The design of the museum itself ‘consists of a prism-like triangular structure that penetrates the mountain from one side to the other, with both ends dramatically cantilevering into the open air’.50http://www1.yadvashem.org/yv/en/museum/architecture.asp?CSRT=1434878364311078672.
The visitor enters the museum via a bridge (Figure 4) and ends it on the verge of the abyss (Figure 4). When one enters the museum, one is literally disconnected from the earthly, everyday world. The logic that fu'nctions here is not the one that fun'ctions there. One has to cross a bridge and go underneath the ground to a place where the gaps in the narrative are taken for granted and lose their disturbing nature. Only there is the visitor invited to confront the Holocaust.
Figure 4. The museum and the bridge leading to its entrance (© author)
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It could be argued, then, that the pact between the narrator of the museum's narrative and its imagined addressee (the visitor) is based on an authoritative non-explanatory narrative—an assumed mutual desire not to understand. The imagined visitor should not expect and is not expected to receive information that confronts the ‘why’ and the ‘how’ of the events—to fill in as much as possible the historical gaps. This ‘pact’ would not even allow her to sense the uneasiness of any ambivalence. The horrifying events appear naturally, as if coming from nowhere. Or in other words, the visitor does not attend the museum to gain even partial historical understanding and meaning but in order to experience something else. This ‘something else’ is disconnected from earthly meaning and is elevated by the means I just mentioned to the sphere of a sacred and authoritative myth. But what is its nature?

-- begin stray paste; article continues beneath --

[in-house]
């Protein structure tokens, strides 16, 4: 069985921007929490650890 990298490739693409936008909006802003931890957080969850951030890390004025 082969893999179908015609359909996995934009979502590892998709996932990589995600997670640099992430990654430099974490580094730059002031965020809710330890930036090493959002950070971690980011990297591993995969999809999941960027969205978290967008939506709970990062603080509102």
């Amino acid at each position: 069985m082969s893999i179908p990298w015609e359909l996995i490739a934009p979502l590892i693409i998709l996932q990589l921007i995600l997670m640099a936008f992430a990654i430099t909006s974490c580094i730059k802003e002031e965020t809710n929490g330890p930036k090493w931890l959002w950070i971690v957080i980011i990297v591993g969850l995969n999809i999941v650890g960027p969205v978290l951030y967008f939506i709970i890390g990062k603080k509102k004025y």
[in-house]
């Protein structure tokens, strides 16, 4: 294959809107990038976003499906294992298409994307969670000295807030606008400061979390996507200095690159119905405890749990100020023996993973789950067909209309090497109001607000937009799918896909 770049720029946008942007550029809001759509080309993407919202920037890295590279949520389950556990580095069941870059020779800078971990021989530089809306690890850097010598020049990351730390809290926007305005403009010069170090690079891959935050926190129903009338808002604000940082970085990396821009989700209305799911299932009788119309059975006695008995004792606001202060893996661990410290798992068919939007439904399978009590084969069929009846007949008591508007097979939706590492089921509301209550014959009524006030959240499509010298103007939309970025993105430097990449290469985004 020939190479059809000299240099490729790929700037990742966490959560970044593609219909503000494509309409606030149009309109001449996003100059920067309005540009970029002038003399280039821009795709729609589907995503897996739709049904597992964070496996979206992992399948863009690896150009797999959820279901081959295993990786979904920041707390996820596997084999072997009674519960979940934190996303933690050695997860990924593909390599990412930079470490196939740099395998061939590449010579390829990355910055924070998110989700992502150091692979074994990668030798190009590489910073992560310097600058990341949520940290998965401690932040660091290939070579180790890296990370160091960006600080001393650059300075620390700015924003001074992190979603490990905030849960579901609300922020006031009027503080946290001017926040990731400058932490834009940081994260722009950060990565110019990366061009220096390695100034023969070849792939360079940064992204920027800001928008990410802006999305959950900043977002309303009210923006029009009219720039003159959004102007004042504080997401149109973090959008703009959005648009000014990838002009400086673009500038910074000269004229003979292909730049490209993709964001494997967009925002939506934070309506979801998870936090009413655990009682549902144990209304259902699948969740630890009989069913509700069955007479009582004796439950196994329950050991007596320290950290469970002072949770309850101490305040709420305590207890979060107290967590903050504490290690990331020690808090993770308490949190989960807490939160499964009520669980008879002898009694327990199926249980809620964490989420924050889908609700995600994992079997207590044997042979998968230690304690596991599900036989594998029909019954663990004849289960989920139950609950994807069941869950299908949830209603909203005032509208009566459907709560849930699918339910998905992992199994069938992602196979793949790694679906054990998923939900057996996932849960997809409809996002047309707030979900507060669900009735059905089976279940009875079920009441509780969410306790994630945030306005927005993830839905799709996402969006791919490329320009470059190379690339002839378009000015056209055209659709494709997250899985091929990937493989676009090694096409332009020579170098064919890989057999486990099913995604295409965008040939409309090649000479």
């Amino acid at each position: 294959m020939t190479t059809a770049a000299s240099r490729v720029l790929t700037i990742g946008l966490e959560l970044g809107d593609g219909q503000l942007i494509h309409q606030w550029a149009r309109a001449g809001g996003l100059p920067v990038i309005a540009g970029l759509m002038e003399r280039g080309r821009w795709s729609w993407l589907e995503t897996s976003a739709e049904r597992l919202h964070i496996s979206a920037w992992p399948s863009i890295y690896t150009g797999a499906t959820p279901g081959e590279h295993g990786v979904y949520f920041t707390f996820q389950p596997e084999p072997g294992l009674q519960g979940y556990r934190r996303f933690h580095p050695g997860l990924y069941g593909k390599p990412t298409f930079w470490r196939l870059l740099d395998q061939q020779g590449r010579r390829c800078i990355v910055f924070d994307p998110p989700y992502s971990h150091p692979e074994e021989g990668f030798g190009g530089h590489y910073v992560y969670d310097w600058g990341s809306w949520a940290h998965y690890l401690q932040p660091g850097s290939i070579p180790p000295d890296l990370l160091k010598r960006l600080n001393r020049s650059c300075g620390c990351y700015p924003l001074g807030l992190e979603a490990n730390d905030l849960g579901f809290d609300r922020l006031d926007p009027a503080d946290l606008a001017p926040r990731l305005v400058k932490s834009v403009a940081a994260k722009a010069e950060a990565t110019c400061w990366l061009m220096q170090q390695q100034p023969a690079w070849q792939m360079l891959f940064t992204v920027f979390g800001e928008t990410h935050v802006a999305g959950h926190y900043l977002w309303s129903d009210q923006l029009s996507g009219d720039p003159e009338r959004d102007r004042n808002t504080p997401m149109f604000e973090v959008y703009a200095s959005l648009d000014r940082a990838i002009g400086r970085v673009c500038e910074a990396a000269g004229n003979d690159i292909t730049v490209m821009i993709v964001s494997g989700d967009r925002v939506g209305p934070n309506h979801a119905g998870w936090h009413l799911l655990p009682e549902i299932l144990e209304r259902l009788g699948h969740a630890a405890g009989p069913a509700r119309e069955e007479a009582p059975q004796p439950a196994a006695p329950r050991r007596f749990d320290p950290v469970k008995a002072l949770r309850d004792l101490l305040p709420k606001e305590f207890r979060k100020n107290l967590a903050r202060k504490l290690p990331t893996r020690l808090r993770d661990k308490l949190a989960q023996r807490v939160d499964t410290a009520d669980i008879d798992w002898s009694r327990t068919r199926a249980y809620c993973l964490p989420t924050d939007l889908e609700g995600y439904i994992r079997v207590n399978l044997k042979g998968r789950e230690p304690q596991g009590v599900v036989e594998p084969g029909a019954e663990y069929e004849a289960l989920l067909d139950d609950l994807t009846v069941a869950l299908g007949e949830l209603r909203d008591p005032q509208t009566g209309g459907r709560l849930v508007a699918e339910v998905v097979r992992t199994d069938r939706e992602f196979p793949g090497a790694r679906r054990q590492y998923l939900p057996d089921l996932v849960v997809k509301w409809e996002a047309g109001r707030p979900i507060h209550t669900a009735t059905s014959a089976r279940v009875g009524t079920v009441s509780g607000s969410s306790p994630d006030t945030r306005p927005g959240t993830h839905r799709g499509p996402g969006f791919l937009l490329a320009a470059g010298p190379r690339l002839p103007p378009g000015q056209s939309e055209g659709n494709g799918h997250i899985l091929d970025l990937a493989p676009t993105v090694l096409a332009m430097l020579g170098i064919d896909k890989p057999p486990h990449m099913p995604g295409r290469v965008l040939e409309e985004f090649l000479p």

As mentioned above, the museum, according to its website, ‘presents the story of the Shoah from a unique Jewish perspective, emphasizing the experiences of the individual victims through original artifacts, survivor testimonies and personal possessions’.51http://www1.yadvashem.org/yv/en/museum/overview.asp?CSRT=1434878364311078672.
This means that the museum's major task is telling an historical story by bearing witness to the victim or, to be more precise, bearing witness to the Jewish victim who is the major and only protagonist of the catastrophic narrative. Bearing witness to the victim and being able to feel empathy towards his or her story is of course a major ethical imperative.52On this see for example Carolyn J. Dean, The fragility of empathy after the Holocaust (Ithaca: Cornell University Press, 2004).